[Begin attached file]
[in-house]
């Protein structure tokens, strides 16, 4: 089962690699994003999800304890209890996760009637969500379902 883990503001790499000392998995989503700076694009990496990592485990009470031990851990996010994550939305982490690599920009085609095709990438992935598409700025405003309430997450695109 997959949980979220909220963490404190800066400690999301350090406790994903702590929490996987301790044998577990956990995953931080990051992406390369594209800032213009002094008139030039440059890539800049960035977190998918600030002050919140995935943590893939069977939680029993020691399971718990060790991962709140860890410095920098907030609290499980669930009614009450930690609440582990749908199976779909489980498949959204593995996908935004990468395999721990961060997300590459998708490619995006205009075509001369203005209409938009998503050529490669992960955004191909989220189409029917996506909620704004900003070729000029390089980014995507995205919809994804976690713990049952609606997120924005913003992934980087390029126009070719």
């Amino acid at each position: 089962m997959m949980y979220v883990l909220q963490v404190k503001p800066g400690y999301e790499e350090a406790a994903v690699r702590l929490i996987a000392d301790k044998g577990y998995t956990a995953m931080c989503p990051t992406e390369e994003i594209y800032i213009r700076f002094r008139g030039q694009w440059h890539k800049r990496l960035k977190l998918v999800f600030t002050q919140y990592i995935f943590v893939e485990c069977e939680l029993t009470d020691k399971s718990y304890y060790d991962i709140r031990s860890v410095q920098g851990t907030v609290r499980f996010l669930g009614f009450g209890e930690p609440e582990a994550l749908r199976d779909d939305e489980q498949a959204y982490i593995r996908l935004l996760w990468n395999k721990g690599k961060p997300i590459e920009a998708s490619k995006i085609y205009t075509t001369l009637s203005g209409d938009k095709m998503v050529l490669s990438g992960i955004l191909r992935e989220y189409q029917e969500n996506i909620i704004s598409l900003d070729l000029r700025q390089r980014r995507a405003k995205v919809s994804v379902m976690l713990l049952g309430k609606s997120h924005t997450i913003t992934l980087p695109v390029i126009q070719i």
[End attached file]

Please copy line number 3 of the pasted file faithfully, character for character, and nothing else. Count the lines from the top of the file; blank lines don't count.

């Amino acid at each position: 089962m997959m949980y979220v883990l909220q963490v404190k503001p800066g400690y999301e790499e350090a406790a994903v690699r702590l929490i996987a000392d301790k044998g577990y998995t956990a995953m931080c989503p990051t992406e390369e994003i594209y800032i213009r700076f002094r008139g030039q694009w440059h890539k800049r990496l960035k977190l998918v999800f600030t002050q919140y990592i995935f943590v893939e485990c069977e939680l029993t009470d020691k399971s718990y304890y060790d991962i709140r031990s860890v410095q920098g851990t907030v609290r499980f996010l669930g009614f009450g209890e930690p609440e582990a994550l749908r199976d779909d939305e489980q498949a959204y982490i593995r996908l935004l996760w990468n395999k721990g690599k961060p997300i590459e920009a998708s490619k995006i085609y205009t075509t001369l009637s203005g209409d938009k095709m998503v050529l490669s990438g992960i955004l191909r992935e989220y189409q029917e969500n996506i909620i704004s598409l900003d070729l000029r700025q390089r980014r995507a405003k995205v919809s994804v379902m976690l713990l049952g309430k609606s997120h924005t997450i913003t992934l980087p695109v390029i126009q070719i």